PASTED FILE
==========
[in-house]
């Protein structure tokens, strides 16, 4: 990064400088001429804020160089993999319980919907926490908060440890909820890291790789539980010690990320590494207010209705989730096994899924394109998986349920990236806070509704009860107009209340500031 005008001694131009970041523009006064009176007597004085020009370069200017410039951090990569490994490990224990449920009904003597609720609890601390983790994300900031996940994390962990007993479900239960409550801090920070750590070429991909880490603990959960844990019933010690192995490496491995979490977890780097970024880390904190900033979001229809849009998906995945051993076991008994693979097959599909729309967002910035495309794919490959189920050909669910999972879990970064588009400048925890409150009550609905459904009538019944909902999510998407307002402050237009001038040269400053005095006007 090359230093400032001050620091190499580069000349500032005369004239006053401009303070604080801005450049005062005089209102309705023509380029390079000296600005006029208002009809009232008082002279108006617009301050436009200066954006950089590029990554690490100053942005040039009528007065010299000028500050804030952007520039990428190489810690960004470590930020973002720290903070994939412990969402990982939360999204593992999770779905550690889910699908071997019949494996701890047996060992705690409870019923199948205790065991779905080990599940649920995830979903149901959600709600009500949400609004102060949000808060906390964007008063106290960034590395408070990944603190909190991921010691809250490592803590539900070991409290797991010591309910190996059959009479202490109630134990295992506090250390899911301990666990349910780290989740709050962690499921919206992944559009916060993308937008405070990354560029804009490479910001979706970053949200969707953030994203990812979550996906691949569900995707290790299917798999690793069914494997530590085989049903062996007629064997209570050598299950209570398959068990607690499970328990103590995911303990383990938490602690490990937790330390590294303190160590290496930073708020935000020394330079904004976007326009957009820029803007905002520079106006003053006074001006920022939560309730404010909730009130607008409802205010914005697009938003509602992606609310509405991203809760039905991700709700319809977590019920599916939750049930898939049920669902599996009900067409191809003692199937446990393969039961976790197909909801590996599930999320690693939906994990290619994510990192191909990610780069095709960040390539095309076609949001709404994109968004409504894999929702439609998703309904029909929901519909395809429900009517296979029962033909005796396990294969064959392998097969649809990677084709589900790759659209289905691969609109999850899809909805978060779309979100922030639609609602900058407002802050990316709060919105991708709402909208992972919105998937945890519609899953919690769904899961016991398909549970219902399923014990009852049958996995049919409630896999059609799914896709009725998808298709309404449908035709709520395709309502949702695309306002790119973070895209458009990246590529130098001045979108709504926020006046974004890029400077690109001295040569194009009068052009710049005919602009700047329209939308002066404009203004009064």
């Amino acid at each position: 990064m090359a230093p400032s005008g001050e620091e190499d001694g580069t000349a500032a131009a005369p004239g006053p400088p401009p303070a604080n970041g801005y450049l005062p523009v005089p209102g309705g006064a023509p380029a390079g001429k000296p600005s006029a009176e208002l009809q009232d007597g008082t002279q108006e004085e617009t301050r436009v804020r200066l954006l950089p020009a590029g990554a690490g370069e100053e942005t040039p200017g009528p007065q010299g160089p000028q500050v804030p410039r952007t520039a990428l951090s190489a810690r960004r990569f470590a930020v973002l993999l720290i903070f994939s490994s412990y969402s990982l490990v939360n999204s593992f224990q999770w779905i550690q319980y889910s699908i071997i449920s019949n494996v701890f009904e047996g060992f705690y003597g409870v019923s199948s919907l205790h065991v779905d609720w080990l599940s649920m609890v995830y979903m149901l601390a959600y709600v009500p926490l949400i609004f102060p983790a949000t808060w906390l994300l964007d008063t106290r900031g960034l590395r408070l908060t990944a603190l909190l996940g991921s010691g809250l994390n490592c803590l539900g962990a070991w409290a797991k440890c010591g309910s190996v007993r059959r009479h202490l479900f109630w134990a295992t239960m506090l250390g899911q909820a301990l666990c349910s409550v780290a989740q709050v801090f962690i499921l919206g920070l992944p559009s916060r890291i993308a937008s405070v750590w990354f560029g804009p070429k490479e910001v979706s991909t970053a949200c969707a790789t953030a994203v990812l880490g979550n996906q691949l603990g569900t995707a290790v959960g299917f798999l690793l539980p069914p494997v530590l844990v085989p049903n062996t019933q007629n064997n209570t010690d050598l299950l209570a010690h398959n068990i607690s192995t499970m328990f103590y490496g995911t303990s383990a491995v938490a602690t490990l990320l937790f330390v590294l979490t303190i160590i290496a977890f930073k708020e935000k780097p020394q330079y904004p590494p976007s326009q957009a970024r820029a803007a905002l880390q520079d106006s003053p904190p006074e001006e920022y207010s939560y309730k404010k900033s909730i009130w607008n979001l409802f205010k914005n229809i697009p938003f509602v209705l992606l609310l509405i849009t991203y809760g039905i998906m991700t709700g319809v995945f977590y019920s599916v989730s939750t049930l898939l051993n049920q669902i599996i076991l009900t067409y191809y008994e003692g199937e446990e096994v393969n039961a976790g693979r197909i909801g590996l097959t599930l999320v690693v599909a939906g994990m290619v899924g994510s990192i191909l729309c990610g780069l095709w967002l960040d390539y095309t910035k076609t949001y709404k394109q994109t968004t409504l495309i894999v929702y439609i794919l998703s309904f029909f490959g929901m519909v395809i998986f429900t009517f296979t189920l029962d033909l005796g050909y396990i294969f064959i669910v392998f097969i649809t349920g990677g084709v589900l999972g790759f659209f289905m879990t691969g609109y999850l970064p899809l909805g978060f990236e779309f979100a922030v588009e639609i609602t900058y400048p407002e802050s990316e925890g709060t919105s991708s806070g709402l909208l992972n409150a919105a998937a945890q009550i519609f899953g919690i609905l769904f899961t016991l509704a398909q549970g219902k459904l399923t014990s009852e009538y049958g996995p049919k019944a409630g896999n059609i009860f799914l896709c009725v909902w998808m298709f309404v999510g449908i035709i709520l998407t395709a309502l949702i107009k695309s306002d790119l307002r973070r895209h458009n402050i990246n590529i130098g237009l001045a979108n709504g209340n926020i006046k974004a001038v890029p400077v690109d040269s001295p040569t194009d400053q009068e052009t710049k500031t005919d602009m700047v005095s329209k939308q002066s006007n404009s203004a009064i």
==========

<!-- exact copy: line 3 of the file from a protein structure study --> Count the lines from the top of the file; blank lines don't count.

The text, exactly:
């Amino acid at each position: 990064m090359a230093p400032s005008g001050e620091e190499d001694g580069t000349a500032a131009a005369p004239g006053p400088p401009p303070a604080n970041g801005y450049l005062p523009v005089p209102g309705g006064a023509p380029a390079g001429k000296p600005s006029a009176e208002l009809q009232d007597g008082t002279q108006e004085e617009t301050r436009v804020r200066l954006l950089p020009a590029g990554a690490g370069e100053e942005t040039p200017g009528p007065q010299g160089p000028q500050v804030p410039r952007t520039a990428l951090s190489a810690r960004r990569f470590a930020v973002l993999l720290i903070f994939s490994s412990y969402s990982l490990v939360n999204s593992f224990q999770w779905i550690q319980y889910s699908i071997i449920s019949n494996v701890f009904e047996g060992f705690y003597g409870v019923s199948s919907l205790h065991v779905d609720w080990l599940s649920m609890v995830y979903m149901l601390a959600y709600v009500p926490l949400i609004f102060p983790a949000t808060w906390l994300l964007d008063t106290r900031g960034l590395r408070l908060t990944a603190l909190l996940g991921s010691g809250l994390n490592c803590l539900g962990a070991w409290a797991k440890c010591g309910s190996v007993r059959r009479h202490l479900f109630w134990a295992t239960m506090l250390g899911q909820a301990l666990c349910s409550v780290a989740q709050v801090f962690i499921l919206g920070l992944p559009s916060r890291i993308a937008s405070v750590w990354f560029g804009p070429k490479e910001v979706s991909t970053a949200c969707a790789t953030a994203v990812l880490g979550n996906q691949l603990g569900t995707a290790v959960g299917f798999l690793l539980p069914p494997v530590l844990v085989p049903n062996t019933q007629n064997n209570t010690d050598l299950l209570a010690h398959n068990i607690s192995t499970m328990f103590y490496g995911t303990s383990a491995v938490a602690t490990l990320l937790f330390v590294l979490t303190i160590i290496a977890f930073k708020e935000k780097p020394q330079y904004p590494p976007s326009q957009a970024r820029a803007a905002l880390q520079d106006s003053p904190p006074e001006e920022y207010s939560y309730k404010k900033s909730i009130w607008n979001l409802f205010k914005n229809i697009p938003f509602v209705l992606l609310l509405i849009t991203y809760g039905i998906m991700t709700g319809v995945f977590y019920s599916v989730s939750t049930l898939l051993n049920q669902i599996i076991l009900t067409y191809y008994e003692g199937e446990e096994v393969n039961a976790g693979r197909i909801g590996l097959t599930l999320v690693v599909a939906g994990m290619v899924g994510s990192i191909l729309c990610g780069l095709w967002l960040d390539y095309t910035k076609t949001y709404k394109q994109t968004t409504l495309i894999v929702y439609i794919l998703s309904f029909f490959g929901m519909v395809i998986f429900t009517f296979t189920l029962d033909l005796g050909y396990i294969f064959i669910v392998f097969i649809t349920g990677g084709v589900l999972g790759f659209f289905m879990t691969g609109y999850l970064p899809l909805g978060f990236e779309f979100a922030v588009e639609i609602t900058y400048p407002e802050s990316e925890g709060t919105s991708s806070g709402l909208l992972n409150a919105a998937a945890q009550i519609f899953g919690i609905l769904f899961t016991l509704a398909q549970g219902k459904l399923t014990s009852e009538y049958g996995p049919k019944a409630g896999n059609i009860f799914l896709c009725v909902w998808m298709f309404v999510g449908i035709i709520l998407t395709a309502l949702i107009k695309s306002d790119l307002r973070r895209h458009n402050i990246n590529i130098g237009l001045a979108n709504g209340n926020i006046k974004a001038v890029p400077v690109d040269s001295p040569t194009d400053q009068e052009t710049k500031t005919d602009m700047v005095s329209k939308q002066s006007n404009s203004a009064i």